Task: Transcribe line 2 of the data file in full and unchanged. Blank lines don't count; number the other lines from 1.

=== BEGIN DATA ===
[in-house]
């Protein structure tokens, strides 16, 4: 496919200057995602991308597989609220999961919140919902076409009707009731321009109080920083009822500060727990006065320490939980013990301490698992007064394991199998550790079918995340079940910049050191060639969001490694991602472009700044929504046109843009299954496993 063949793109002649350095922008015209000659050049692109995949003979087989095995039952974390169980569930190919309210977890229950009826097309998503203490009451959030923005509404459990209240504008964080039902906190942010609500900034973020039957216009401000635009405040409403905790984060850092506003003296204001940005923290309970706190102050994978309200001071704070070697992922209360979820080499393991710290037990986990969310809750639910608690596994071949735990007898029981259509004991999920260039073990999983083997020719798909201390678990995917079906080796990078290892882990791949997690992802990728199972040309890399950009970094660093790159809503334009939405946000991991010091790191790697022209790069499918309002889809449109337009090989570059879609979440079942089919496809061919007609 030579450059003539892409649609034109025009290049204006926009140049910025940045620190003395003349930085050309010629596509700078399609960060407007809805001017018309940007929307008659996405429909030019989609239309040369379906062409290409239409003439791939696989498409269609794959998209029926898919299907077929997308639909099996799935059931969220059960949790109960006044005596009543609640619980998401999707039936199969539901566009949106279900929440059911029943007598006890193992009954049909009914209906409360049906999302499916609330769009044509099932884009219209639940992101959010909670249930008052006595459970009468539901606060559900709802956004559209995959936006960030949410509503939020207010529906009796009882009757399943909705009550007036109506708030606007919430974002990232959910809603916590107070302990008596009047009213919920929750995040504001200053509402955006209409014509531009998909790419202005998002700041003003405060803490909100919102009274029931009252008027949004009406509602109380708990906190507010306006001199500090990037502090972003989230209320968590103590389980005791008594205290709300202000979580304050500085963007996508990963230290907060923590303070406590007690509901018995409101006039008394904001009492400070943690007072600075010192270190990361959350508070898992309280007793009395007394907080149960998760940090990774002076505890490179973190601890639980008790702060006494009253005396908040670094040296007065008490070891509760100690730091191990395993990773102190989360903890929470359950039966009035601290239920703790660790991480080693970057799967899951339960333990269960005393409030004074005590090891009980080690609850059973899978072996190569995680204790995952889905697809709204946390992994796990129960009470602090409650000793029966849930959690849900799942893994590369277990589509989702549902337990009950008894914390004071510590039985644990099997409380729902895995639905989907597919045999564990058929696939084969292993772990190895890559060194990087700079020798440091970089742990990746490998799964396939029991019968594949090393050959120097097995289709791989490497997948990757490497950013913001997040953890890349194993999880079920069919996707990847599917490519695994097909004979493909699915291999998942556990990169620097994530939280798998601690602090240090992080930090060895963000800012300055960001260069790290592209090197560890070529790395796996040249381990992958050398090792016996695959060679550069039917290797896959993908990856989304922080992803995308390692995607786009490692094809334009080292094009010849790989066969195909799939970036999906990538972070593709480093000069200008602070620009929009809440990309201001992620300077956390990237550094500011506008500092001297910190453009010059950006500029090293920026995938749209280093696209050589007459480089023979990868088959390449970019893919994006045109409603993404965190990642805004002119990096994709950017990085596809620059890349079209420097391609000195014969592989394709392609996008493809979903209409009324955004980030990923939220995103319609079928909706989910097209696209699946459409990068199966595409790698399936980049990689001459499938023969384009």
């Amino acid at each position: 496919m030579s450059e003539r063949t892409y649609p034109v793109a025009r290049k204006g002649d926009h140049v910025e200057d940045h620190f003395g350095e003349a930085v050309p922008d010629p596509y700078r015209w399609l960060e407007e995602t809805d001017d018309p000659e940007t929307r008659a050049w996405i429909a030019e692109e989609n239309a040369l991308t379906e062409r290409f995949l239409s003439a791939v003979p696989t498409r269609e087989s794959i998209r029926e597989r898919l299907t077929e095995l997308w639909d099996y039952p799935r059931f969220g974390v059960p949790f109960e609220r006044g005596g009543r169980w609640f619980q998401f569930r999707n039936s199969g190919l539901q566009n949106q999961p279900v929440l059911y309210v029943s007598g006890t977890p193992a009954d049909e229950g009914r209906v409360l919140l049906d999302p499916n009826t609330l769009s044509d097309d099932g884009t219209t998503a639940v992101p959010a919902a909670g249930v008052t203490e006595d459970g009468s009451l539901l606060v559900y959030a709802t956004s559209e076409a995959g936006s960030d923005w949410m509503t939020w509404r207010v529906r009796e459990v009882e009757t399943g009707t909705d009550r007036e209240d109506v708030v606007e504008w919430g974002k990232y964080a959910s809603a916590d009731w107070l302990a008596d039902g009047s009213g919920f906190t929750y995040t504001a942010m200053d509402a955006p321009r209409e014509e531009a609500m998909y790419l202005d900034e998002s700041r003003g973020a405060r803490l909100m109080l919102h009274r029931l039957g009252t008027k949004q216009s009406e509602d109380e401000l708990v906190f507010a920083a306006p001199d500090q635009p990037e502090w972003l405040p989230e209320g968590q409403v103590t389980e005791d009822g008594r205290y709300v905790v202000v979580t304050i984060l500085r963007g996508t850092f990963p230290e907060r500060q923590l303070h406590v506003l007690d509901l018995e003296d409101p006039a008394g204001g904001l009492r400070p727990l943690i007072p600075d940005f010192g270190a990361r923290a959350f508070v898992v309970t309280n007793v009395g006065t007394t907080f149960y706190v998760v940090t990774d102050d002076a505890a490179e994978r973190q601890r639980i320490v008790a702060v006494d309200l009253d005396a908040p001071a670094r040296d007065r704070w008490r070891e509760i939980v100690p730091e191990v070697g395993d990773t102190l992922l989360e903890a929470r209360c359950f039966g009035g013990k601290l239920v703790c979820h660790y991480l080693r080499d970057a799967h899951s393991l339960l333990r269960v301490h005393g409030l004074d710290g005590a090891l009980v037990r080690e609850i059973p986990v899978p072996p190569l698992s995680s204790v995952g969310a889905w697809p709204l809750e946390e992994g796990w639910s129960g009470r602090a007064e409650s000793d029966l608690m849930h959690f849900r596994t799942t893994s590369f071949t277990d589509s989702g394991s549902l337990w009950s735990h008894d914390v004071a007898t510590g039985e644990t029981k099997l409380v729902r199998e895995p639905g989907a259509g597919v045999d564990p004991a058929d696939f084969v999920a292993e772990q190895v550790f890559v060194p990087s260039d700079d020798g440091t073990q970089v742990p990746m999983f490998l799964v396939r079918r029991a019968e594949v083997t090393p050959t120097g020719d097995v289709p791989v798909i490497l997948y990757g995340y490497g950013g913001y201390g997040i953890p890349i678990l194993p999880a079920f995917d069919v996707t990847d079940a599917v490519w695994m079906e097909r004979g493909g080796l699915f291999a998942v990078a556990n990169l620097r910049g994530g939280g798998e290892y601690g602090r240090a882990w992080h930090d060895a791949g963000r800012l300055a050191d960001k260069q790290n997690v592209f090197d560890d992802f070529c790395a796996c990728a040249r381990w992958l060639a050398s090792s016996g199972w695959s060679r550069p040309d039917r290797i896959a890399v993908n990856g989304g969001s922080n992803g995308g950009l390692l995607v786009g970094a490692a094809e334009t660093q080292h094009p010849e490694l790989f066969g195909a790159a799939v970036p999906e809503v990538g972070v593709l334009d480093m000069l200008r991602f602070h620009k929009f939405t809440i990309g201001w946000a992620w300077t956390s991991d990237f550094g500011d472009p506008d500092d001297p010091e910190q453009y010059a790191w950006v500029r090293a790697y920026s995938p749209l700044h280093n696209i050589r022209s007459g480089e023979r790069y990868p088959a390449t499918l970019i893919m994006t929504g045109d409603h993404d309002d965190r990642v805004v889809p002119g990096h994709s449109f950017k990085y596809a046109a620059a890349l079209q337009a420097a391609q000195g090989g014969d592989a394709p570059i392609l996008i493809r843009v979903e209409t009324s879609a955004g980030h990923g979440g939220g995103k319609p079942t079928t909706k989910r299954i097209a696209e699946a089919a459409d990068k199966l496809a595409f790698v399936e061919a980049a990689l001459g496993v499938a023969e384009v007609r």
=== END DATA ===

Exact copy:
């Protein structure tokens, strides 16, 4: 496919200057995602991308597989609220999961919140919902076409009707009731321009109080920083009822500060727990006065320490939980013990301490698992007064394991199998550790079918995340079940910049050191060639969001490694991602472009700044929504046109843009299954496993 063949793109002649350095922008015209000659050049692109995949003979087989095995039952974390169980569930190919309210977890229950009826097309998503203490009451959030923005509404459990209240504008964080039902906190942010609500900034973020039957216009401000635009405040409403905790984060850092506003003296204001940005923290309970706190102050994978309200001071704070070697992922209360979820080499393991710290037990986990969310809750639910608690596994071949735990007898029981259509004991999920260039073990999983083997020719798909201390678990995917079906080796990078290892882990791949997690992802990728199972040309890399950009970094660093790159809503334009939405946000991991010091790191790697022209790069499918309002889809449109337009090989570059879609979440079942089919496809061919007609 030579450059003539892409649609034109025009290049204006926009140049910025940045620190003395003349930085050309010629596509700078399609960060407007809805001017018309940007929307008659996405429909030019989609239309040369379906062409290409239409003439791939696989498409269609794959998209029926898919299907077929997308639909099996799935059931969220059960949790109960006044005596009543609640619980998401999707039936199969539901566009949106279900929440059911029943007598006890193992009954049909009914209906409360049906999302499916609330769009044509099932884009219209639940992101959010909670249930008052006595459970009468539901606060559900709802956004559209995959936006960030949410509503939020207010529906009796009882009757399943909705009550007036109506708030606007919430974002990232959910809603916590107070302990008596009047009213919920929750995040504001200053509402955006209409014509531009998909790419202005998002700041003003405060803490909100919102009274029931009252008027949004009406509602109380708990906190507010306006001199500090990037502090972003989230209320968590103590389980005791008594205290709300202000979580304050500085963007996508990963230290907060923590303070406590007690509901018995409101006039008394904001009492400070943690007072600075010192270190990361959350508070898992309280007793009395007394907080149960998760940090990774002076505890490179973190601890639980008790702060006494009253005396908040670094040296007065008490070891509760100690730091191990395993990773102190989360903890929470359950039966009035601290239920703790660790991480080693970057799967899951339960333990269960005393409030004074005590090891009980080690609850059973899978072996190569995680204790995952889905697809709204946390992994796990129960009470602090409650000793029966849930959690849900799942893994590369277990589509989702549902337990009950008894914390004071510590039985644990099997409380729902895995639905989907597919045999564990058929696939084969292993772990190895890559060194990087700079020798440091970089742990990746490998799964396939029991019968594949090393050959120097097995289709791989490497997948990757490497950013913001997040953890890349194993999880079920069919996707990847599917490519695994097909004979493909699915291999998942556990990169620097994530939280798998601690602090240090992080930090060895963000800012300055960001260069790290592209090197560890070529790395796996040249381990992958050398090792016996695959060679550069039917290797896959993908990856989304922080992803995308390692995607786009490692094809334009080292094009010849790989066969195909799939970036999906990538972070593709480093000069200008602070620009929009809440990309201001992620300077956390990237550094500011506008500092001297910190453009010059950006500029090293920026995938749209280093696209050589007459480089023979990868088959390449970019893919994006045109409603993404965190990642805004002119990096994709950017990085596809620059890349079209420097391609000195014969592989394709392609996008493809979903209409009324955004980030990923939220995103319609079928909706989910097209696209699946459409990068199966595409790698399936980049990689001459499938023969384009």